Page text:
Pregnancy can be an exciting and stressful time, both physically and mentally. But imagine receiving a cancer diagnosis while being pregnant. That’s what happened to one local woman. Jiovana Rodriguez Perez was 12 weeks pregnant when she found out she had acute myeloid leukemia.
It’s been a little more than nine months since Jiovana and hematology oncologist Dr. Haifaa Abdulhaq first met. Jiovana and her husband were thrilled to finally be expecting after trying for a while. She said they were about to lose hope, “Right when we gave up, like that’s it… it’s not gonna happen for us… it did.”
But Jiovana’s blood work showed something was wrong. Her OBGYN broke the shocking news.
“He printed out my blood work and he wrote right there ‘acute myeloid leukemia’,” stated Jiovana.
Acute myeloid leukemia is an aggressive type of bone marrow cancer. Jiovana was referred to see Dr. Abdulhaq at the Community Cancer Institute.
Jiovana continued, “You hear that word cancer and automatically you, I mean you’re scared to your bones, you know? Like no one wants to hear that they have cancer, that’s the worst.”
Dr. Abdulhaq explains acute myeloid leukemia is extremely rare in patients that are pregnant.
“There are only few cases in the literature about this diagnosis and treatment. We do know that we cannot give chemotherapy in the first trimester because that would lead to termination of the pregnancy,” stated Dr. Abdulhaq.
Jiovana was presented with a few options.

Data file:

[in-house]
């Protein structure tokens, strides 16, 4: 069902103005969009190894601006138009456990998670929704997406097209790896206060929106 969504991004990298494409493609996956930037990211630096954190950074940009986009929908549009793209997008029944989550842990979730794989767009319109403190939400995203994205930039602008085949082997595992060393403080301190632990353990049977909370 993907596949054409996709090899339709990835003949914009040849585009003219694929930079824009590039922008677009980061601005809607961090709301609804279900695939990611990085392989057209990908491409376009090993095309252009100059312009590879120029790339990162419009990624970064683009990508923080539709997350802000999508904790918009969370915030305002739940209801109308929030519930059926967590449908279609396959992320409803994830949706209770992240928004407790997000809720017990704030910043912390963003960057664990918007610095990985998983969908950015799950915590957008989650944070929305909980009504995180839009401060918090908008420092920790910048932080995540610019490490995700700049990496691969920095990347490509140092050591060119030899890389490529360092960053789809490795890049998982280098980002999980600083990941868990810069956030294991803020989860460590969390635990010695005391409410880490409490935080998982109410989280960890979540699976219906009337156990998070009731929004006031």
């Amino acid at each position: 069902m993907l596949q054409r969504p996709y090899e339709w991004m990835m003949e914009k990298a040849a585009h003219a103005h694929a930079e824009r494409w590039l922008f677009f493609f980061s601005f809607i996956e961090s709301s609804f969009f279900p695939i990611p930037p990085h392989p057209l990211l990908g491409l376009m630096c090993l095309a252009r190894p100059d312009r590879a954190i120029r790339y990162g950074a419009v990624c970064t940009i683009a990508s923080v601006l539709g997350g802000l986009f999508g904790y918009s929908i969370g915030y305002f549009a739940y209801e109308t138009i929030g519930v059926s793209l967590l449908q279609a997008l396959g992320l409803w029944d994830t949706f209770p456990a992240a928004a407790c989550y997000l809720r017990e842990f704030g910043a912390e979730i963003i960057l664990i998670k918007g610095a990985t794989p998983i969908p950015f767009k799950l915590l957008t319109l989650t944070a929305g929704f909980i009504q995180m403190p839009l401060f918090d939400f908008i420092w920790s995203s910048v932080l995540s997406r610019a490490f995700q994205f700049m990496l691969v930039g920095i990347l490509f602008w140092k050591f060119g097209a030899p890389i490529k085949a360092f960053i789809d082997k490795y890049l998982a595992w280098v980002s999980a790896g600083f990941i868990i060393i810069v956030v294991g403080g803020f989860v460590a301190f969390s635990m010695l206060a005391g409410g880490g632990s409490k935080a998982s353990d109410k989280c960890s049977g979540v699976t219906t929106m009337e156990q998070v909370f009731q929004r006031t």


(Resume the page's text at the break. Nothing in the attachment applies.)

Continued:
The doctor continued, “I told her that we cannot give induction chemotherapy in the first trimester, so I gave her both options of terminating the pregnancy and starting chemotherapy right away after that, which is what probably many people would do in this situation. But also, I gave her the option of keeping the pregnancy with close monitoring and providing supportive care with transfusions, and then waiting a few more weeks until we are in the second trimester where potentially we can treat.”
Receiving chemotherapy even in the second trimester poses significant risks to both baby and mom. The treatment can cause patients, like Jiovana, to have low blood counts or become anemic, which negatively affects the fetus. But Jiovana wanted to keep her baby and chose to move forward with treatment in her second trimester.
“For me, it was just, is the baby going to be okay, is my pregnancy going to be able to go through the term and everything,” commented Jiovana.
She underwent a total of three chemotherapy treatments while pregnant, and at 34 weeks gestation, Jiovana delivered a healthy baby girl via C-section.
Jiovana cried, “So if it wasn’t because I got pregnant and went and saw my OB, who knows when they would have caught this.”
Dr. Abdulhaq said the new mother is cancer free today, and it’s because of the excellent multidisciplinary care offered through Community. Many healthcare workers had a hand in helping Jiovana through her cancer and pregnancy journey.
“For treating acute myeloid leukemia, it really requires a team effort, including the oncologists, the nursing staff, the pharmacists who are all well trained and experienced in treating this disease… and then to treat acute leukemia and pregnancy that requires way more support and even another level of multidisciplinary care including the OBGYN team as well as maternal fetal medicine,” said Dr. Abdulhaq.
Jiovana said she’s grateful she was cared for by Dr. Abdulhaq and the entire team at Community. She can now focus on being a mother to the baby she always longed for.
“I’m just grateful, I’m very blessed that Dr. Abdulhaq, she took a chance on me, you know? She didn’t just take one patient, she took two patients on. How can I pay her back for that. I’m very grateful with her,” ended Jiovana.
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